A circle on the right side of the screen — confusing at first — will open the settings menu. From there, you can dig in a bit and control exposure, image size, white balance, the flash, and so on. These menus are pretty, but futzy and relatively difficult to manipulate thanks to their odd semi-circular nature. You can also access these by swiping up from the bottom of the screen. They take too many steps to access and just aren't intuitive.

The one saving grace is that the camera is quick enough to focus and capture images. I wasn't disappointed there. It may have opened a bit slowly, but the camera responded when you pressed the shutter button.

The Conquest has a curious range of video-recording features. It can capture in resolutions from QCIF (really crappy) to Ultra HD (4K). By default, video length is limited to 10 minutes. If you want to record something longer than 10 minutes, you'll need to adjust that setting to 30 minutes (the maximum.) It's not clear why it's limited by anything other than the battery and storage, nor why the default is a seemingly-arbitrary cap at 10 minutes.



The Conquest has a 5-megapixel main camera and a 2-megapixel selfie camera. Neither produces anything to write home about.

The main camera captures average photos at best. The Conquest managed to set exposure and white balance accurately about half of the time. More often, it had trouble with focus. Indoor shots, in particular, were incredibly soft and disappointing in terms of grain.

The selfie camera doesn't impress at all. I can't say I was expecting much from a 2-megapixel shooter, but the lack of focus and odd exposures were still disappointing. If you accidentally snag a lamp or candle in the background, for example, it will totally blow out the image and make a mess of things.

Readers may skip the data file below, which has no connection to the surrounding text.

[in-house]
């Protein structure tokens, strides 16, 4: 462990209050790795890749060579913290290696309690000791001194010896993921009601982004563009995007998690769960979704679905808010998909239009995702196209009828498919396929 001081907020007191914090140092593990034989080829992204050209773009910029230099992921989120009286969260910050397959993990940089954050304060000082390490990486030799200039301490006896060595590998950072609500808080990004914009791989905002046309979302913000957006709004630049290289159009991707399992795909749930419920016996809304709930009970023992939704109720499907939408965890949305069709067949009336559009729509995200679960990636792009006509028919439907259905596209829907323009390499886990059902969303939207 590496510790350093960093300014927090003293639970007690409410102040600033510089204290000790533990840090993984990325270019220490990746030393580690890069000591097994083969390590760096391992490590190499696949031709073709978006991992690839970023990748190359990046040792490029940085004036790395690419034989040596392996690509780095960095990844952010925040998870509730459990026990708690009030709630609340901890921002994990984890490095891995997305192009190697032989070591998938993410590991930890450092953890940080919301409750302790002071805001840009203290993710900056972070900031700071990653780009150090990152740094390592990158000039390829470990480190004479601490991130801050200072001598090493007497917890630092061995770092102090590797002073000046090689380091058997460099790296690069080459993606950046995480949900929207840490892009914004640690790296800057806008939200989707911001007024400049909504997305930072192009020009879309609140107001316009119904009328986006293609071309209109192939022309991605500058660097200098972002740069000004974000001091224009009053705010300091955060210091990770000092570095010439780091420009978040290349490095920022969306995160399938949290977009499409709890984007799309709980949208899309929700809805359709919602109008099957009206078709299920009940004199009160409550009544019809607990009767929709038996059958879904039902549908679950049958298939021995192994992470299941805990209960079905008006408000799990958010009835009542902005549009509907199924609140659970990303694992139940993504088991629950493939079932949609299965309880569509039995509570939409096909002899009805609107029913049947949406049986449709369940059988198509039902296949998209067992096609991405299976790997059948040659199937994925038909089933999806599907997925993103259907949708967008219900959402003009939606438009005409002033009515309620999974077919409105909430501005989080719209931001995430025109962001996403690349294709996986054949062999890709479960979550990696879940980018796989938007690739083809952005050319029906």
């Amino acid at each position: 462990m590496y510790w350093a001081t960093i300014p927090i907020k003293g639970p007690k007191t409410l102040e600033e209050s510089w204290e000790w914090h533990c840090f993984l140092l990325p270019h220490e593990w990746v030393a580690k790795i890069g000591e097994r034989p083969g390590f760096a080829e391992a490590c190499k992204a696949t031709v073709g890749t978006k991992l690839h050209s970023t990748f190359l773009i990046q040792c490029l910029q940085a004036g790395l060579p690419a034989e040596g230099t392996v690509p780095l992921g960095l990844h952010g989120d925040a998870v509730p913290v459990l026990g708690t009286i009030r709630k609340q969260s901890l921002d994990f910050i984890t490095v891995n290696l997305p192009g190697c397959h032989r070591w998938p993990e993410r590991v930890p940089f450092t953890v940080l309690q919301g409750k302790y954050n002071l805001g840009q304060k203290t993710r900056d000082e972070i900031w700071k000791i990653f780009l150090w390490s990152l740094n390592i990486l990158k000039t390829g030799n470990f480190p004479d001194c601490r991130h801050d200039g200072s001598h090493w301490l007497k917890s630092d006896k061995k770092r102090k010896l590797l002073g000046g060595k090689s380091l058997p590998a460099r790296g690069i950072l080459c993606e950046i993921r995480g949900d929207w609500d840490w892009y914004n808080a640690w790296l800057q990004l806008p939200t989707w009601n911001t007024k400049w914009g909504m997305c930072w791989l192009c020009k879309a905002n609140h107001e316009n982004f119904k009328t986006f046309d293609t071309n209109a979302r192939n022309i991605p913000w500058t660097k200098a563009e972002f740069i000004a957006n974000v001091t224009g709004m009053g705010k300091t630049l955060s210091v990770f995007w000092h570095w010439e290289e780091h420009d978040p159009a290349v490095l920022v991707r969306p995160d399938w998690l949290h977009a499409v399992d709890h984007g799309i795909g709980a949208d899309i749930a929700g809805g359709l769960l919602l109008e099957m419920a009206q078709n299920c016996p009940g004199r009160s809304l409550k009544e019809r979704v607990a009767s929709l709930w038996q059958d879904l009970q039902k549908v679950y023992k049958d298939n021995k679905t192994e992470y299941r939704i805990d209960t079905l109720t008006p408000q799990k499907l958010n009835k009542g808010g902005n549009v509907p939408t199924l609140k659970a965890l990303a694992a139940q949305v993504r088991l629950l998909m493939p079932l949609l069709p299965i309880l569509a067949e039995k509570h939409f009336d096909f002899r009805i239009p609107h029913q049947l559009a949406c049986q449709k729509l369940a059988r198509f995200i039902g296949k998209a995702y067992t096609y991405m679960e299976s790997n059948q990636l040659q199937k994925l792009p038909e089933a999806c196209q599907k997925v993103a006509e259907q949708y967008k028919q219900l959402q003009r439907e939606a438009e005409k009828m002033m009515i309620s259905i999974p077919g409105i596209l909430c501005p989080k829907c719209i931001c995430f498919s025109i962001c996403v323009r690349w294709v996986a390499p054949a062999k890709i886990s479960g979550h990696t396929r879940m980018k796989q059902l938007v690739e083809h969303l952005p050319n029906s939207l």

The camera is passable at best. It's inconsistent and weird enough that I wouldn't rely on it for everyday needs. I'd be sure I had access to a better camera any time I cared about the quality of the photos I might take that day.

The Conquest does a better job of capturing video than it does pictures, but that's not saying much. I wouldn't trust the Conquest for anything more than really random I-don't-have-anything-better-to-use images/video.


Boost Stuff

The Conquest has just 8 GB of internal storage, and only 3.93 GB of that is available to users. In other words, a memory card is more or less essential if you plan to shoot a lot of pictures or listen to a lot of music. Large games could also be an issue.

Most carriers like to cram their handsets full of bloatware. Boost added plenty of its own apps and services to the Conquest, including 1Weather, AirG, Amazon, Boost 411, Boost Music, Boost TV, Boost Wallet, Boost Zone, Gadget Guardian, Messaging+, NextRadio, and Uber. Of these, perhaps Boost Zone is the most useful, as it allows people to manage their accounts. The Messaging+ app is a more robust way to manage SMS convos. You can uninstall only a few of the apps listed here. Even if you do, you won't recover that much storage space.